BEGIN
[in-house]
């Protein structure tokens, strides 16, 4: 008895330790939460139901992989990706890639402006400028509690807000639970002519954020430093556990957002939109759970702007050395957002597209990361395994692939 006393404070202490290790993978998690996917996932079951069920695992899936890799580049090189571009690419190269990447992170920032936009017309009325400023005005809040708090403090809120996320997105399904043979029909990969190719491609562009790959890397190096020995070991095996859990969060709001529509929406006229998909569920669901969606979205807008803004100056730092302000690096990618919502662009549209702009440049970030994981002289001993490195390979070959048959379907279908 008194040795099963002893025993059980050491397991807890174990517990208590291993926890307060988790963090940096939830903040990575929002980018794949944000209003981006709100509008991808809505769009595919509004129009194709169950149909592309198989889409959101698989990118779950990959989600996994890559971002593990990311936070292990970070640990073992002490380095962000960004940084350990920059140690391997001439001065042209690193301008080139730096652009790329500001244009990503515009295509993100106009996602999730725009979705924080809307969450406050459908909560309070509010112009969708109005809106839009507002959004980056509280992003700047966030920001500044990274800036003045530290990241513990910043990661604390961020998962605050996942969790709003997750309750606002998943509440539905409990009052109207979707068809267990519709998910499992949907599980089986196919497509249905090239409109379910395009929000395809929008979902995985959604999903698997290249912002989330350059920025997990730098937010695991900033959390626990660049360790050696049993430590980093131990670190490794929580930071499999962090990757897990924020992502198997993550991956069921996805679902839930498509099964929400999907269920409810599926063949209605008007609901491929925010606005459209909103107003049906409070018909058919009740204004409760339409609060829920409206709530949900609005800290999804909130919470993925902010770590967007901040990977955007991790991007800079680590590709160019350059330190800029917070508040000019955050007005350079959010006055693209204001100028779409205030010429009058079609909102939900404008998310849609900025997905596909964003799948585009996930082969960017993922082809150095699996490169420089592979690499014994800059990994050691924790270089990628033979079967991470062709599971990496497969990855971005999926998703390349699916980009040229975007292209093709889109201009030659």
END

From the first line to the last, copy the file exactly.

[in-house]
């Protein structure tokens, strides 16, 4: 008895330790939460139901992989990706890639402006400028509690807000639970002519954020430093556990957002939109759970702007050395957002597209990361395994692939 006393404070202490290790993978998690996917996932079951069920695992899936890799580049090189571009690419190269990447992170920032936009017309009325400023005005809040708090403090809120996320997105399904043979029909990969190719491609562009790959890397190096020995070991095996859990969060709001529509929406006229998909569920669901969606979205807008803004100056730092302000690096990618919502662009549209702009440049970030994981002289001993490195390979070959048959379907279908 008194040795099963002893025993059980050491397991807890174990517990208590291993926890307060988790963090940096939830903040990575929002980018794949944000209003981006709100509008991808809505769009595919509004129009194709169950149909592309198989889409959101698989990118779950990959989600996994890559971002593990990311936070292990970070640990073992002490380095962000960004940084350990920059140690391997001439001065042209690193301008080139730096652009790329500001244009990503515009295509993100106009996602999730725009979705924080809307969450406050459908909560309070509010112009969708109005809106839009507002959004980056509280992003700047966030920001500044990274800036003045530290990241513990910043990661604390961020998962605050996942969790709003997750309750606002998943509440539905409990009052109207979707068809267990519709998910499992949907599980089986196919497509249905090239409109379910395009929000395809929008979902995985959604999903698997290249912002989330350059920025997990730098937010695991900033959390626990660049360790050696049993430590980093131990670190490794929580930071499999962090990757897990924020992502198997993550991956069921996805679902839930498509099964929400999907269920409810599926063949209605008007609901491929925010606005459209909103107003049906409070018909058919009740204004409760339409609060829920409206709530949900609005800290999804909130919470993925902010770590967007901040990977955007991790991007800079680590590709160019350059330190800029917070508040000019955050007005350079959010006055693209204001100028779409205030010429009058079609909102939900404008998310849609900025997905596909964003799948585009996930082969960017993922082809150095699996490169420089592979690499014994800059990994050691924790270089990628033979079967991470062709599971990496497969990855971005999926998703390349699916980009040229975007292209093709889109201009030659």